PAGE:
New or used cars: What's your best option?

New or used cars: What's your best option?

Before purchasing a car, you will need to decide on whether to get a new or used vehicle. Doing your research and weighing the pros and cons of both can help you decide what’s best in the long run.

When it comes to buying a car, it’s easy to get excited at the thought of owning the latest model with new features and stunning leather seats. However, if you have a specific older model in mind or if you plan on using the car for work you might prefer purchasing a used model. Here’s a look at the advantages and downsides of each.

Buying a new car

It has to be said, there’s nothing quite like the feeling of owning a brand new car –not to mention the new car smell.

With a new vehicle, you get all the bells and whistles. You can choose a model with the latest features, most likely get a warranty that lasts three to five years and, depending on your dealer, benefits like capped-price servicing.

You also get to choose which optional features you want on your vehicle, such as the trim, colour, wheels and more. In short, you can get the exact car you want, and it's unlikely you'll need to spend anything on it for quite some time.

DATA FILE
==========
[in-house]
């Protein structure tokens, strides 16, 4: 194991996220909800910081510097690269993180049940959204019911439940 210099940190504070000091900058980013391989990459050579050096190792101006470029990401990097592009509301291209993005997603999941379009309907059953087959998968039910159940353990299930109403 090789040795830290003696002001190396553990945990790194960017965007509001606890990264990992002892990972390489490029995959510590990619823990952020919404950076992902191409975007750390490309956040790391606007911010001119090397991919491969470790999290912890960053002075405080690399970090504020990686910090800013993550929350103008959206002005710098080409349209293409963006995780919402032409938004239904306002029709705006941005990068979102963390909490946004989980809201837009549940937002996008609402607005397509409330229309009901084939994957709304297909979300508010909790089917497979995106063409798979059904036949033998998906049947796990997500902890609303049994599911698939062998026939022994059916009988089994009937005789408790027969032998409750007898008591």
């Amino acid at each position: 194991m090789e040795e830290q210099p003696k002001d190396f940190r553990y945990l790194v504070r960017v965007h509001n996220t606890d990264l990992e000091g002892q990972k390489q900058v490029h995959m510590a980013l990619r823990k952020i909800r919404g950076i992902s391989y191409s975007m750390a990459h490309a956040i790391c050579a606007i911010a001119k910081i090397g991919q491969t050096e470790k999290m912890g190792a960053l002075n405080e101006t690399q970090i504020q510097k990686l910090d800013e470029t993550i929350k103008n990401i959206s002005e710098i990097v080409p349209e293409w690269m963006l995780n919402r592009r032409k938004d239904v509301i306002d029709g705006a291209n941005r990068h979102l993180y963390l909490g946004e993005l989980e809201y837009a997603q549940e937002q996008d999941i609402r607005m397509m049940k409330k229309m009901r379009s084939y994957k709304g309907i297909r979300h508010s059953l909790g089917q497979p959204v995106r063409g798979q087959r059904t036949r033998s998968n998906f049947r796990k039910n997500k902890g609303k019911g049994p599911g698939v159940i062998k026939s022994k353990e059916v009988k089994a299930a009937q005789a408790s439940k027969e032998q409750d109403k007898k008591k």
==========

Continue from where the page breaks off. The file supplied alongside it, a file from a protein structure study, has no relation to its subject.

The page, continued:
New cars also tend to break down less than used cars, and if serviced correctly they can remain mechanically sound for the first few years with very few problems.

The downside is that most brand new cars can quickly lose a significant percentage of their value due to depreciation within the first few years of ownership. Depreciation rates can vary depending on the type of vehicle, and how it's used. Additionally, because of the replacement cost, insurance on a new vehicle will be higher than on a used one.

Buying a used car

As long as a vehicle has been well looked after and regularly serviced, you might also consider buying a second-hand car.

Because of depreciation, used cars are considerably cheaper than new ones. If the car is only a couple of years old, it might still have some years remaining on the warranty and servicing you can use.

A downside of buying a used car is that you’ll have to take the car as is. However, there are thousands of used cars available for sale in the market. Take the time to look and you’re bound to find one that ticks most, if not all, of your boxes.

Buying from a private seller carries certain risks, so ensure you do the proper checks. Doing a PPSR check on the vehicle will let you know that the car has been registered, if it has been reported stolen or if there’s money owed on it. It is also worth considering an asset inspection report from a reputable company prior to purchasing a used vehicle in a private sale.

Demonstrator models can prove to be a cheaper alternative when purchasing a car. These vehicles often have a few thousand kilometres on the clock, but can be far cheaper than purchasing a brand new one.

Many factors can influence your buying decision, and while each make and model can appeal differently, knowing what you want most out of a car is key in helping you decide whether to buy brand new or go second-hand.

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